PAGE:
DETAIL: Mary MARABAMBA Fish trap No 27 #3017-01 2001 jungle vine, bush string Purchased 2002

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Contemporary urban-based artists have drawn on their individual and shared histories and experiences. The work of Rea, a Kamileroi/Wailwan artist, often contains potent gender-based and sociopolitical references, as in her imposing Resistance flag 1996. With its striking reworking of the Aboriginal flag,1 overlaid with the word ‘resistance’, the banner acts as a metaphor for the survival of Indigenous people over the past 200 or so years.

Christian Thompson is a young Bidjara/German-Jewish-Australian artist and curator, born in South Australia, whose people are from regional Queensland, south-west of Brisbane. Relocating to Queensland in his early teens, he has been based in Melbourne since 1999, initially as an art student and more recently as an artist with a number of solo exhibitions to his credit. He has also curated exhibitions of the work of other Indigenous photo-media artists. Now aged in his early twenties, Thompson has rapidly emerged as a force to be reckoned with in new-media art and technology.

Kangaroo and boomerang jumper 2002 and Untitled (Marcia Langton) 2002 are from the series Blaks’ Palace2 from Thompson’s solo exhibition held during 2002 Melbourne Fashion Week. Thompson is one of many young, emerging Indigenous artists who challenge our understanding of Australian identity and what it means to be ‘Australian’. By reappropriating kitsch imagery of bygone times and reinvesting it with his own stylised intent, he subverts the safety net of icons that non-Indigenous Australians think we all ‘own’ — in this case, iconic images of native fauna and Indigenous tools. The boomerang, for example, has been appropriated as a logo by national airlines, real estate companies and, most recently, the 2000 Olympic Games in Sydney.

Thompson’s jumper is modelled with confidence by renowned Indigenous academic and activist, Marcia Langton, who shares the same heritage as the artist. Machine-knitted by professional machinists, the jumper is 98% polyester and 2% wool, its bilious colours far removed from the brilliant palette of the Australian bush which it purports to represent. The ridiculous sleeves can take on a myriad of meanings, turning the item of clothing into a literal as well as metaphorical straightjacket. These two works from the Gallery’s collection are joined by Ayers Rock/Uluru jumper 2002, from the same series, which portrays an almost unrecognisable image of another Australian icon, the sacred site of Uluru in central Australia.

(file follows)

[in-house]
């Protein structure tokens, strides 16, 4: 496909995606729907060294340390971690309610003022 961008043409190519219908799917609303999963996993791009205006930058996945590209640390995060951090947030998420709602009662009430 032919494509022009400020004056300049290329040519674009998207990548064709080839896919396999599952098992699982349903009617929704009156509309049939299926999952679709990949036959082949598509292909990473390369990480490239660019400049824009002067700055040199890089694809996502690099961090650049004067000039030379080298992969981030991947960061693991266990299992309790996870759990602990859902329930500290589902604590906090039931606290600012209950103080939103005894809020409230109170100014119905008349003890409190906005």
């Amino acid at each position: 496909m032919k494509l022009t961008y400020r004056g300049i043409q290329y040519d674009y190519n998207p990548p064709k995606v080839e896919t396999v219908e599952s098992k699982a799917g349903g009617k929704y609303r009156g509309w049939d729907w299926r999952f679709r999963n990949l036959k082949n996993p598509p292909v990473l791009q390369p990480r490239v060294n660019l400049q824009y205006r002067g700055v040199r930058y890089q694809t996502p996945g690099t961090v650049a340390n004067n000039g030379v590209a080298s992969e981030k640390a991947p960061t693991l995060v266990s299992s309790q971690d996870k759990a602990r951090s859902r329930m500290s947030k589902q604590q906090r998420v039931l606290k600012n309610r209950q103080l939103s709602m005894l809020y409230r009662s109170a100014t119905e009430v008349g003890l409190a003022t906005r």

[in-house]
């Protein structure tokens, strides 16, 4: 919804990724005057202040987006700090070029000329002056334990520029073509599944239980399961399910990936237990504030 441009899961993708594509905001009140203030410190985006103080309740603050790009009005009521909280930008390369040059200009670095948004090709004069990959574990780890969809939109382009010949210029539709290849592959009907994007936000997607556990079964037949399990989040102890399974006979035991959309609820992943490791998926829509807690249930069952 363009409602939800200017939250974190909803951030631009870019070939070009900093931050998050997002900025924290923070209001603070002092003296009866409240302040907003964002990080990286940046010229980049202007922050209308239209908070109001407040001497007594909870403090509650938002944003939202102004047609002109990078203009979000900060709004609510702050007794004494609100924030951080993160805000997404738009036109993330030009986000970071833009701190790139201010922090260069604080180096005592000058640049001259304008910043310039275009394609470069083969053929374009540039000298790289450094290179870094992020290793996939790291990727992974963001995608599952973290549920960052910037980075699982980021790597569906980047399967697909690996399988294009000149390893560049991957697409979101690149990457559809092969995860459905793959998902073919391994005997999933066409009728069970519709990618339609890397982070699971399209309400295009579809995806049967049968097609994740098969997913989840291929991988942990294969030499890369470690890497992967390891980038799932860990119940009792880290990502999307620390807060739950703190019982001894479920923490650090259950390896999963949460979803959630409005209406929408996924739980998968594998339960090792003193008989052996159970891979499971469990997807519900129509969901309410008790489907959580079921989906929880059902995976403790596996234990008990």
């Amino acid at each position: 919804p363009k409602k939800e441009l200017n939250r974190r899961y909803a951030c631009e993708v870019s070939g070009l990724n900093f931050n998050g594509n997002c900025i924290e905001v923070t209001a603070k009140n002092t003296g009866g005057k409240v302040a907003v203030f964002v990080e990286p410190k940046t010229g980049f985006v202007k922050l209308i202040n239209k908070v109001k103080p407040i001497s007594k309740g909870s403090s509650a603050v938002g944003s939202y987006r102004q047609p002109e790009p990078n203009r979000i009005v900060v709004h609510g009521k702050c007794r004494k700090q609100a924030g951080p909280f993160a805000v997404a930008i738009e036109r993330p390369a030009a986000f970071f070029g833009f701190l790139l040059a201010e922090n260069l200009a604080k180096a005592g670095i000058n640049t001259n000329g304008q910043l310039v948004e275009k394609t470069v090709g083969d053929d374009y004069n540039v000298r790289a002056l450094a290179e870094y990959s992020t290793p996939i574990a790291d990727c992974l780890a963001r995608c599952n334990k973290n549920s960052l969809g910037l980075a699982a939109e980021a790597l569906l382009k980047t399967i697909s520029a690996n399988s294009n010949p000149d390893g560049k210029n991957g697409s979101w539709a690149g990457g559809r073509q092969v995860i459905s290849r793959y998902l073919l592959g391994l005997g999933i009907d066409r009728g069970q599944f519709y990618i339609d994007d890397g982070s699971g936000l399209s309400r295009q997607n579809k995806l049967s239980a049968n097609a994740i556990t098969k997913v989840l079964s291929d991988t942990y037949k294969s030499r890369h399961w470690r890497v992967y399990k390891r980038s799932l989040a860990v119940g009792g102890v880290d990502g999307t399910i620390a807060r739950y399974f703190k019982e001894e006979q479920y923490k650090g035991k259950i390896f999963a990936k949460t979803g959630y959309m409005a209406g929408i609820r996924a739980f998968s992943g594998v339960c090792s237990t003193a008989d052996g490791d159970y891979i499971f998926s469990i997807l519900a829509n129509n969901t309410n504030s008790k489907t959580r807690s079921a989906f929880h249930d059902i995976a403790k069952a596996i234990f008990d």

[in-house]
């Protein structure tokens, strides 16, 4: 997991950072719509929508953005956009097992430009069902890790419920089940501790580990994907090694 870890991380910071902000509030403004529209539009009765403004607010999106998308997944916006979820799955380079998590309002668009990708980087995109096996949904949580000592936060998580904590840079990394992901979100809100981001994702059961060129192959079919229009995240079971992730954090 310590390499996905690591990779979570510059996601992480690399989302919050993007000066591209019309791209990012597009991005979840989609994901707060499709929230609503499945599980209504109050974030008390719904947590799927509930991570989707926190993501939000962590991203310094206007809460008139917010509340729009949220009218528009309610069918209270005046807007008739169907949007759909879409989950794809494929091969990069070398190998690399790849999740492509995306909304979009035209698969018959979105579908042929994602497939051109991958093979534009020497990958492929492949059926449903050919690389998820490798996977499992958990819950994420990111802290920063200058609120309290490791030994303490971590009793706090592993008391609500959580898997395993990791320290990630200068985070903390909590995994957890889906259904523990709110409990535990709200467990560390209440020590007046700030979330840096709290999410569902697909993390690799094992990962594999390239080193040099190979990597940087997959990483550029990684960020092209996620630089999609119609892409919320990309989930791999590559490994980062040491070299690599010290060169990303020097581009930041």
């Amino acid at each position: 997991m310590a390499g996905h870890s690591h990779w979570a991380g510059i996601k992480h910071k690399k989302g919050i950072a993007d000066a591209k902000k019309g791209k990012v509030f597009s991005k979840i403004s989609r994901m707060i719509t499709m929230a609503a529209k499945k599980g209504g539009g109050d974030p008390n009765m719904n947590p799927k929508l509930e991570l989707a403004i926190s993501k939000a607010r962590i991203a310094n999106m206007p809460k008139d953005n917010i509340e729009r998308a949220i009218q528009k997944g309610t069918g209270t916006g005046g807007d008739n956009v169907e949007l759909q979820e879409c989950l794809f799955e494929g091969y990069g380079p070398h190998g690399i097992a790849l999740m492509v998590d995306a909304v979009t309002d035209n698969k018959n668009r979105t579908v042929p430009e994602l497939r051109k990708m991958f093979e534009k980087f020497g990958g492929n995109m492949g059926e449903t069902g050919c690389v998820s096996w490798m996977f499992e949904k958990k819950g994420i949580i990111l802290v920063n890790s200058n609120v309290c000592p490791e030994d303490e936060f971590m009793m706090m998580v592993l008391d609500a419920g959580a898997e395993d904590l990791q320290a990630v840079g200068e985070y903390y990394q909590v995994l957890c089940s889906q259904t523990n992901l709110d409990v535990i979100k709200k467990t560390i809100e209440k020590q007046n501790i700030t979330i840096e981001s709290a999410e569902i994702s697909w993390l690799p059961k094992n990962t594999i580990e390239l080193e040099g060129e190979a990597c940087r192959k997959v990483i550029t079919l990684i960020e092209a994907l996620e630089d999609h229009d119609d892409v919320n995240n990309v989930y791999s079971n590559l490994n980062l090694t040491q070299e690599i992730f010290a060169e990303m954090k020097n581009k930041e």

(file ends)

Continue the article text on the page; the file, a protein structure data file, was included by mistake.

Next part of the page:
Tactility: Two centuries of Indigenous objects, textiles and fibre draws on objects from the National Gallery of Australia collection, accompanied by a number of key loans from private and public collections. Many of the works selected from the Gallery’s collection are relatively unfamiliar to the general public, as they have not been on display since their acquisition, or not for a significant period.

The detection and research that accompanies the uncovering, the lifting of the veils of history, reveals the unexpected to a new audience. The intangible — what once could only be imagined via colonial paintings, etchings, drawings and descriptions of the day, filtered by two centuries — becomes tangible.

1 The Aboriginal flag was designed by a Luritja/Wombai artist, Harold Thomas, in 1971. It was first raised by Thomas at Victoria Square, Adelaide, on National Aborigines Day, 12 July 1971. It was also flown at the Aboriginal Tent Embassy in Canberra in the following year. Of the three colours in the flag, black symbolises Aboriginal people, yellow represents the sun, the constant renewer of life, and red depicts the earth and also ochre, which is used by Aboriginal people in ceremonies.
2 ‘Blak’ is a term that was coined by Destiny Deacon in the late 1980s.

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